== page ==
A team of mathematical experts have said that 1729, which is also known as the Ramanujan-Hardy number, is linked to aspects of string theory and...
Glencore's first-half profit has more than halved as the commodity trader and miner suffered from plunging commodity prices. Net income of the company excluding significant items dropped by 56% to $882m from a year earlier affected from the drop in prices of aluminum, nickel and other raw materials.
Glencore said its adjusted earnings before interest, tax, depreciation and amortization (EBITDA) was $4.6 billion. The company said last week that it would cut down its capital spending for 2015 to $6 billion from the $6.5 billion to $6.8 billion range announced in February.
On Wednesday, the company said its capital spending of next year was expected to be no more than $5 billion. The Switzerland-based Glencore said this month that it would take a $790 million charge on oil assets in Chad due to heavy fall in oil prices.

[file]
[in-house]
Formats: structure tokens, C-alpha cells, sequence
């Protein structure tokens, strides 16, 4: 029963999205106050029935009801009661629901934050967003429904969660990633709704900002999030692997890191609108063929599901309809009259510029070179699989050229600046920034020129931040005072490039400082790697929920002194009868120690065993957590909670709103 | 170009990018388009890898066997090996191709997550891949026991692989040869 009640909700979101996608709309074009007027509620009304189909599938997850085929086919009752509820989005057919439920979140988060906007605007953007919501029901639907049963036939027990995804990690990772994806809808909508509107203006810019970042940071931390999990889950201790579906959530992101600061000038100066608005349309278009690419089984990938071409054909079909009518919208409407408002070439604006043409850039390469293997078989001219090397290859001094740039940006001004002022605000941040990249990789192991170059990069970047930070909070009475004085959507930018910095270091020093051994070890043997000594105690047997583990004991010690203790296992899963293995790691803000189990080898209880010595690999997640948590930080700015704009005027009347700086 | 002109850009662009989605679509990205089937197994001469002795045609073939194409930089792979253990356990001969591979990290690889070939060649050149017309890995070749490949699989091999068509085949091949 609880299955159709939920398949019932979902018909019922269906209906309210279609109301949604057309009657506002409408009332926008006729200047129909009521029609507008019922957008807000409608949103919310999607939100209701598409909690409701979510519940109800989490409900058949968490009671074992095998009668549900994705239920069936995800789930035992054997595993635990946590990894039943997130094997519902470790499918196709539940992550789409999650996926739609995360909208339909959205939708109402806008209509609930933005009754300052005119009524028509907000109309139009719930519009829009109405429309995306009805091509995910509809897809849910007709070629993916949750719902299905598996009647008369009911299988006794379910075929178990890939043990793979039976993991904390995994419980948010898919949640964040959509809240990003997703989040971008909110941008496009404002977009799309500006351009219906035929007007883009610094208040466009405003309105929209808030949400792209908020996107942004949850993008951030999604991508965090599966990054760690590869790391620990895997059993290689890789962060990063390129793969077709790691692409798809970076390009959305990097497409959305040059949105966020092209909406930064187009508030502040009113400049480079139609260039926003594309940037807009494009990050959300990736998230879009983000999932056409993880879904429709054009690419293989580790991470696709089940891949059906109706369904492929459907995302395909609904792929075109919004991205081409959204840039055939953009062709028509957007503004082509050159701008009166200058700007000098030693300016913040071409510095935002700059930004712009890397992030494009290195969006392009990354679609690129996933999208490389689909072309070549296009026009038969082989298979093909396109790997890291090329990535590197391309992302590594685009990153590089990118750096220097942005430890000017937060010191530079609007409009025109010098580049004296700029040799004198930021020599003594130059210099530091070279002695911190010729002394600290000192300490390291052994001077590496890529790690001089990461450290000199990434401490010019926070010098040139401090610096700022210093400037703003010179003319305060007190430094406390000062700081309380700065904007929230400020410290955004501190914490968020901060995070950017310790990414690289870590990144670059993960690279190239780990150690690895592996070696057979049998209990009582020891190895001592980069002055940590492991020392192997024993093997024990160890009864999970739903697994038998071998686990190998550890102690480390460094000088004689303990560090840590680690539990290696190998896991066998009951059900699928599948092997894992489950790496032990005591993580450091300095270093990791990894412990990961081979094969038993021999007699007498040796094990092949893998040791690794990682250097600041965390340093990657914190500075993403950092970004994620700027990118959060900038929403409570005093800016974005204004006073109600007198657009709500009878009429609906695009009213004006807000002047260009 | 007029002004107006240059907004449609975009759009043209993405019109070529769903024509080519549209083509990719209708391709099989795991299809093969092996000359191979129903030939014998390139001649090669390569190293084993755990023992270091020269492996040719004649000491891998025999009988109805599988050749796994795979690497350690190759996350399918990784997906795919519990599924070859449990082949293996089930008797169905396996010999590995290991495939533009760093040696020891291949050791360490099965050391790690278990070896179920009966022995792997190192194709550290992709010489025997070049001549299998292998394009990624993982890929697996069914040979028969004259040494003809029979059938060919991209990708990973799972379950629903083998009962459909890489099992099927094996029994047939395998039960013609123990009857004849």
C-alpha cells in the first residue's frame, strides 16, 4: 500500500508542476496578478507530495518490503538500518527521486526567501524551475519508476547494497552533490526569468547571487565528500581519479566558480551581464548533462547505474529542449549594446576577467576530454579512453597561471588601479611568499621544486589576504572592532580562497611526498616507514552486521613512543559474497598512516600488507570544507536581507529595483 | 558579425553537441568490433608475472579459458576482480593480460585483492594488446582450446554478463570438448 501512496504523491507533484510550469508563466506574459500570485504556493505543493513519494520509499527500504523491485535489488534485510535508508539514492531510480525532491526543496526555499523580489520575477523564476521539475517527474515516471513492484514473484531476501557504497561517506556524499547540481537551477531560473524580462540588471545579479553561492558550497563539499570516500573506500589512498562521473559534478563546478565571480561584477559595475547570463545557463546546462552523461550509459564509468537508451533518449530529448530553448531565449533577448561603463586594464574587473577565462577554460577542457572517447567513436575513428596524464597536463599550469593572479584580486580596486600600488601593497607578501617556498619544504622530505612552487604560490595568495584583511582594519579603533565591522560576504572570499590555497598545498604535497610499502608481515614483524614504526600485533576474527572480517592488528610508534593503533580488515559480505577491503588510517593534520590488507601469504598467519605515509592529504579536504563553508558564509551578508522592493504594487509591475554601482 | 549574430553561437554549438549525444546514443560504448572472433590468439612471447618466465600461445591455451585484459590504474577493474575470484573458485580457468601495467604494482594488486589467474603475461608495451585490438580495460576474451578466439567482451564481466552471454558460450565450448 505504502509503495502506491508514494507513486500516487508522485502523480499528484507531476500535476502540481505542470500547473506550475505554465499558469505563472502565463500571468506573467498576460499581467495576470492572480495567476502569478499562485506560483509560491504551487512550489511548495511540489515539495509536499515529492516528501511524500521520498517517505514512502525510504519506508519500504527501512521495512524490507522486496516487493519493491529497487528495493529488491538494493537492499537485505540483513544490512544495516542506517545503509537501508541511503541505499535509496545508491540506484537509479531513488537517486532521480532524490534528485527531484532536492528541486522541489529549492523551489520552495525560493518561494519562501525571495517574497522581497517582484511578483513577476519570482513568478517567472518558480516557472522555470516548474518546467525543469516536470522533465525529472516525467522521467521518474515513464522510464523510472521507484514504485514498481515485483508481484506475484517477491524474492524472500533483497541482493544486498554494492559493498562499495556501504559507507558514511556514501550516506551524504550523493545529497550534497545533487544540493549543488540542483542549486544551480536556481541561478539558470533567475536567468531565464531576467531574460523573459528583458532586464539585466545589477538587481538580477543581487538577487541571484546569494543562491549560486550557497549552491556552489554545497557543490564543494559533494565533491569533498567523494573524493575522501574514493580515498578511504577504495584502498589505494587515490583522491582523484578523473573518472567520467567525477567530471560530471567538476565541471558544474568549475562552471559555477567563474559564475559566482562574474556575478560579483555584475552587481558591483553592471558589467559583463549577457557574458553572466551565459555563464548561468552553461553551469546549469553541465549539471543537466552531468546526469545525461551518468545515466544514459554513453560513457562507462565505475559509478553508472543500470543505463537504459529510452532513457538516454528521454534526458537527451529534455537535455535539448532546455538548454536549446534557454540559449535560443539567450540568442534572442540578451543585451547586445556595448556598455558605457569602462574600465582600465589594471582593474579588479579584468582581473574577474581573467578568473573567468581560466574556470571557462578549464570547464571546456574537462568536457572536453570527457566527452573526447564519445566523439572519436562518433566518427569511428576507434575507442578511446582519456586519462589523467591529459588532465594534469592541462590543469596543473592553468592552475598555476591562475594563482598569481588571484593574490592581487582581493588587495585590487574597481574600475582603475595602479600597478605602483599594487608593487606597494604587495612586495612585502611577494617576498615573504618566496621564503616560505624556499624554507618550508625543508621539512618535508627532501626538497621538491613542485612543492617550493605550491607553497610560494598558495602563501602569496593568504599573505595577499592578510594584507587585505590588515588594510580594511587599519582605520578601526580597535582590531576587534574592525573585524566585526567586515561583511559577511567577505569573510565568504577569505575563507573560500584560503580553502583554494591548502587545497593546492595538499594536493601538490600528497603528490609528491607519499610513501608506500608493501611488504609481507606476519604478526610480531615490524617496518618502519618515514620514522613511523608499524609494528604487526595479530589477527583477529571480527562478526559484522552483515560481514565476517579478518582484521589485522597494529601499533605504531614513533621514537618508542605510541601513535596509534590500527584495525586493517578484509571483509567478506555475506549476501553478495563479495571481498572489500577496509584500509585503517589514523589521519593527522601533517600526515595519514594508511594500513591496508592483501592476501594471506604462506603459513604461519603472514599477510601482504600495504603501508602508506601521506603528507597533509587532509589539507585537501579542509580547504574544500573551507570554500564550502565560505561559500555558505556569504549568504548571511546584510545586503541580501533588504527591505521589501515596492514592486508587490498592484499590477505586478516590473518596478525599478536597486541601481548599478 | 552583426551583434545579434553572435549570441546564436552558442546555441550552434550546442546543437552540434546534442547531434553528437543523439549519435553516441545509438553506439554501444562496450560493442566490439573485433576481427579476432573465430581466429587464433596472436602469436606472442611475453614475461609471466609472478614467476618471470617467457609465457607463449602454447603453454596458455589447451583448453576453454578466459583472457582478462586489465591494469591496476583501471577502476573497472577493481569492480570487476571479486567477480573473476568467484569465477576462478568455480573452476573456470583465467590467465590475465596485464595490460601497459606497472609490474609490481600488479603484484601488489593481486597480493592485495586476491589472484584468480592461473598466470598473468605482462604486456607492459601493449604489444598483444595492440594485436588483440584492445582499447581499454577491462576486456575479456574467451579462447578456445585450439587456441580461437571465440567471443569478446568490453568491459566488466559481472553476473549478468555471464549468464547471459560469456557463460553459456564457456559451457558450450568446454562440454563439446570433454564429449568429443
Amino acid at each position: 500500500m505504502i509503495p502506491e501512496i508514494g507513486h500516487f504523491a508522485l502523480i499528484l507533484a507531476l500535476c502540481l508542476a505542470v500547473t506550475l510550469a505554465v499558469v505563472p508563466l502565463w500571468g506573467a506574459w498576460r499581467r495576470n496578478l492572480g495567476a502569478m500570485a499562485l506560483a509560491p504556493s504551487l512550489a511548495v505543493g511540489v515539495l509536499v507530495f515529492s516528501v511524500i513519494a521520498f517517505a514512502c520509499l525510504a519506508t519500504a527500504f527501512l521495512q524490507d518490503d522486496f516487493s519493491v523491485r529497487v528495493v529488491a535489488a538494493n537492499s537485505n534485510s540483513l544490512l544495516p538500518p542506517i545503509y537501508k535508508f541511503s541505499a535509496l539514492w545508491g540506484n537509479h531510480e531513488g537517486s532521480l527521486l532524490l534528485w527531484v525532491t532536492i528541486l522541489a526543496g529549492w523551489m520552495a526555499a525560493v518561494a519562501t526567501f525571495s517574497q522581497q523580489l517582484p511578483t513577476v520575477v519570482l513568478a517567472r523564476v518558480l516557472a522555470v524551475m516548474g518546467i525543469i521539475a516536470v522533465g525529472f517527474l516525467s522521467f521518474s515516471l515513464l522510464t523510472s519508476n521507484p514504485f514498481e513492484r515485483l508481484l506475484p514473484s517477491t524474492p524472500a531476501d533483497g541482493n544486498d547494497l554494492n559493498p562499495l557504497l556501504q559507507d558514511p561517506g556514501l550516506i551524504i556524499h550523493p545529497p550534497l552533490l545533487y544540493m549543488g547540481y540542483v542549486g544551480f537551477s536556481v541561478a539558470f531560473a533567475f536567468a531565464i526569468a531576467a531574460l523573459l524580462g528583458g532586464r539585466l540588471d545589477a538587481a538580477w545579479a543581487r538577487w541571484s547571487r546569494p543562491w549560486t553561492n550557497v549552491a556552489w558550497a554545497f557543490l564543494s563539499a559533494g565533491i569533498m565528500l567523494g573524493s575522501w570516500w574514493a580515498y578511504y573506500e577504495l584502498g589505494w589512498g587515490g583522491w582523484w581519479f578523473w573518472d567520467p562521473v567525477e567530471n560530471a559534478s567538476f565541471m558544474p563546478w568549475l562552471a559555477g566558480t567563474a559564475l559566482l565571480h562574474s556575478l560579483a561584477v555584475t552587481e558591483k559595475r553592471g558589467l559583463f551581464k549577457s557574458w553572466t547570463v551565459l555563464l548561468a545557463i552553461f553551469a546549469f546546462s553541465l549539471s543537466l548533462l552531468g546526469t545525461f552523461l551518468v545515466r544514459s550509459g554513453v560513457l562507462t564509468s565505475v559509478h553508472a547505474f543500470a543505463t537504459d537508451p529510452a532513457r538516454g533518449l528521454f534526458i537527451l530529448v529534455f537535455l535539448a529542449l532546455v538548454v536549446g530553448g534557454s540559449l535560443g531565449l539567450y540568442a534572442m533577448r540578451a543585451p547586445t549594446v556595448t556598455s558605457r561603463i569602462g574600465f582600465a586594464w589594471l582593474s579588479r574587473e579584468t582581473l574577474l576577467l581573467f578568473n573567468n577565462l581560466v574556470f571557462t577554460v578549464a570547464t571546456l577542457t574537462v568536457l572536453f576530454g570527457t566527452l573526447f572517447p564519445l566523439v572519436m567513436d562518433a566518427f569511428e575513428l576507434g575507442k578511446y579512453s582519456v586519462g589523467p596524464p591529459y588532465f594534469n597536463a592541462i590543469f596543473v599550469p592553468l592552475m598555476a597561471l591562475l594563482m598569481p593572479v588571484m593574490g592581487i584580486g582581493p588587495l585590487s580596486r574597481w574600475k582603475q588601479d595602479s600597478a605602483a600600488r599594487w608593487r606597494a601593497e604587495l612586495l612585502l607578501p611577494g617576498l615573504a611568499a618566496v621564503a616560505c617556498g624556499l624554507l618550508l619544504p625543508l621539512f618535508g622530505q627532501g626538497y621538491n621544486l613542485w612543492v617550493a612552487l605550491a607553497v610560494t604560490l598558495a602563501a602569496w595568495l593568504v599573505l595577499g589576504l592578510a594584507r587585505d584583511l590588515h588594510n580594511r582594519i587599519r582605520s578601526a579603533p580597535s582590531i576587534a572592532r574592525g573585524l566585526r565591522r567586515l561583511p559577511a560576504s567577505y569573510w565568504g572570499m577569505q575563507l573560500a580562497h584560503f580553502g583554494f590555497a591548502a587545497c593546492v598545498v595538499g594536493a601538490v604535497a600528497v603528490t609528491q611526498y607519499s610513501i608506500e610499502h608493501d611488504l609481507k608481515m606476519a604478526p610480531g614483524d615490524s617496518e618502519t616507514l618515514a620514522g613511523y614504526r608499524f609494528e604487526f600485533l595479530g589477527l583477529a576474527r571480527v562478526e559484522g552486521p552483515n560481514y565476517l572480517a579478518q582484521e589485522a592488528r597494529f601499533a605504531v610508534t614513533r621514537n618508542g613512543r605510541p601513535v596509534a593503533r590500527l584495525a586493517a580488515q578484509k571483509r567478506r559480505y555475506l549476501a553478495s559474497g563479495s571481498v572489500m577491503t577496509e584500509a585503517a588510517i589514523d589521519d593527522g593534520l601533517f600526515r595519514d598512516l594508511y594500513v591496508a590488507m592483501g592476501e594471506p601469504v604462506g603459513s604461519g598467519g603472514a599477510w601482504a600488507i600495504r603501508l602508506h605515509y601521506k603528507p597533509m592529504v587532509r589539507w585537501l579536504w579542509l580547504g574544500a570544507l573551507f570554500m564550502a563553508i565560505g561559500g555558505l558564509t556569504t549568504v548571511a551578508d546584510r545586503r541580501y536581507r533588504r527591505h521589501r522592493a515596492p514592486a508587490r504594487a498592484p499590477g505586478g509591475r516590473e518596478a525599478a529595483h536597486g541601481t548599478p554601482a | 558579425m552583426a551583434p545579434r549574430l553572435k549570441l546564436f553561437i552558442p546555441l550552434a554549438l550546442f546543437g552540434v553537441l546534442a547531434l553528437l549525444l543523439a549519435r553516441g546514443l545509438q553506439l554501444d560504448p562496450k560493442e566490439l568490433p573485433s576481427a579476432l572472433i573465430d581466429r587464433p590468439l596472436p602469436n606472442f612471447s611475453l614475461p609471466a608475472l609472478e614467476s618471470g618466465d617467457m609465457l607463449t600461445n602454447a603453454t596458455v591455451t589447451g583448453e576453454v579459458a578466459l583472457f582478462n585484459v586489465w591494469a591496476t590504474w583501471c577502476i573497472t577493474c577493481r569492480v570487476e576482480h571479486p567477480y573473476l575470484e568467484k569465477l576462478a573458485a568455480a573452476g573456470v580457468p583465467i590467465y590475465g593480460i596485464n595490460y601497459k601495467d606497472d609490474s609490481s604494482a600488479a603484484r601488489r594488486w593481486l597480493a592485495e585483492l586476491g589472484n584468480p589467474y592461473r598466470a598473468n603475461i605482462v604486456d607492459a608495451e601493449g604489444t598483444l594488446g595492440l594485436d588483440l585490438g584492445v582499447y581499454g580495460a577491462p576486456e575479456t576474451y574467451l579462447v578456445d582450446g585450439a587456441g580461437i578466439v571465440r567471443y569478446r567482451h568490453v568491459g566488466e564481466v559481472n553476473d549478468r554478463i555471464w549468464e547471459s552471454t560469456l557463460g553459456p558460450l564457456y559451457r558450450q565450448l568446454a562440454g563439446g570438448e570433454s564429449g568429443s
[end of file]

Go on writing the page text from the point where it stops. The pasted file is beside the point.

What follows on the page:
Oil prices are down because of a supply glut and both Brent and the US crude have lost more than half their value from a year ago. As per sources, Glencore makes about a quarter of its earnings from commodities trading. These commodities trading previously had allowed it to withstand the steep fall in oil and metal prices slightly better than pure play miners.
Glencore's earnings from its marketing division fell 27% to $1.2 billion, due to tough metals' trading conditions. The price of copper, Glencore's largest earner, is at six-year lows weighed down by a slowdown in China, which is one of the world's biggest consumers of metals and other raw materials.
Glencore's share price tumbled to record lows of 168.80 pence this week, less than a third of its debut price of 530 pence in 2011.